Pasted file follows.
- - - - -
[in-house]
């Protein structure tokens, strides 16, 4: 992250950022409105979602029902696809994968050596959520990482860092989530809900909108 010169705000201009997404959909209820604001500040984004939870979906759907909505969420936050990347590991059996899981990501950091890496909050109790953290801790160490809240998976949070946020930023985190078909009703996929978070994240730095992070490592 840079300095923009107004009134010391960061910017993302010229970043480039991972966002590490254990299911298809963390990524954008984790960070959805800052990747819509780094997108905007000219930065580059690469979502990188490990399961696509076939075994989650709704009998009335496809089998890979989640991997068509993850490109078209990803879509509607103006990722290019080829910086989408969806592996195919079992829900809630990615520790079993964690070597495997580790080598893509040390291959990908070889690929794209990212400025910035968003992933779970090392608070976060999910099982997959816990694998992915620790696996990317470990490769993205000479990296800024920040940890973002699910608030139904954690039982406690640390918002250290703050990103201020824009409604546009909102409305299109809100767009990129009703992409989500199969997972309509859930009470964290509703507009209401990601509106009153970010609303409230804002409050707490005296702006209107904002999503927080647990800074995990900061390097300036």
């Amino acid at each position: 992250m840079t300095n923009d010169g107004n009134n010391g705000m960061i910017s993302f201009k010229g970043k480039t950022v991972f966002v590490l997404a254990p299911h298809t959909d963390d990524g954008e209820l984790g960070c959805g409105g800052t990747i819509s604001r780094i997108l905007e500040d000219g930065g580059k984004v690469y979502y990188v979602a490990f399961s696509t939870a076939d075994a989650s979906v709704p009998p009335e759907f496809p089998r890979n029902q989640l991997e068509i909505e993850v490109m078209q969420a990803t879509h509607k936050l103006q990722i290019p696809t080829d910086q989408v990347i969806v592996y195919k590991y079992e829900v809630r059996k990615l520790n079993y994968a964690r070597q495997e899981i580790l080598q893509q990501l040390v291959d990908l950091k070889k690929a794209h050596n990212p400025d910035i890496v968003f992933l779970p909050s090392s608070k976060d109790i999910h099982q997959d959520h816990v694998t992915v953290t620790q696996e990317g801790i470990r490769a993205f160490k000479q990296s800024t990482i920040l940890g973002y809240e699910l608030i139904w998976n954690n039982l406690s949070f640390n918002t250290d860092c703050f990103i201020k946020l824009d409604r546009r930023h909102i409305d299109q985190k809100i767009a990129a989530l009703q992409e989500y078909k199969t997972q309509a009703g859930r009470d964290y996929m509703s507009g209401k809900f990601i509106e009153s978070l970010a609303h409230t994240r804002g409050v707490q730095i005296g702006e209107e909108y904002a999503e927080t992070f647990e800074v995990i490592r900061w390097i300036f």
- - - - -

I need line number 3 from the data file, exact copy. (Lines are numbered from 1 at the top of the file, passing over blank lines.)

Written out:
């Amino acid at each position: 992250m840079t300095n923009d010169g107004n009134n010391g705000m960061i910017s993302f201009k010229g970043k480039t950022v991972f966002v590490l997404a254990p299911h298809t959909d963390d990524g954008e209820l984790g960070c959805g409105g800052t990747i819509s604001r780094i997108l905007e500040d000219g930065g580059k984004v690469y979502y990188v979602a490990f399961s696509t939870a076939d075994a989650s979906v709704p009998p009335e759907f496809p089998r890979n029902q989640l991997e068509i909505e993850v490109m078209q969420a990803t879509h509607k936050l103006q990722i290019p696809t080829d910086q989408v990347i969806v592996y195919k590991y079992e829900v809630r059996k990615l520790n079993y994968a964690r070597q495997e899981i580790l080598q893509q990501l040390v291959d990908l950091k070889k690929a794209h050596n990212p400025d910035i890496v968003f992933l779970p909050s090392s608070k976060d109790i999910h099982q997959d959520h816990v694998t992915v953290t620790q696996e990317g801790i470990r490769a993205f160490k000479q990296s800024t990482i920040l940890g973002y809240e699910l608030i139904w998976n954690n039982l406690s949070f640390n918002t250290d860092c703050f990103i201020k946020l824009d409604r546009r930023h909102i409305d299109q985190k809100i767009a990129a989530l009703q992409e989500y078909k199969t997972q309509a009703g859930r009470d964290y996929m509703s507009g209401k809900f990601i509106e009153s978070l970010a609303h409230t994240r804002g409050v707490q730095i005296g702006e209107e909108y904002a999503e927080t992070f647990e800074v995990i490592r900061w390097i300036f």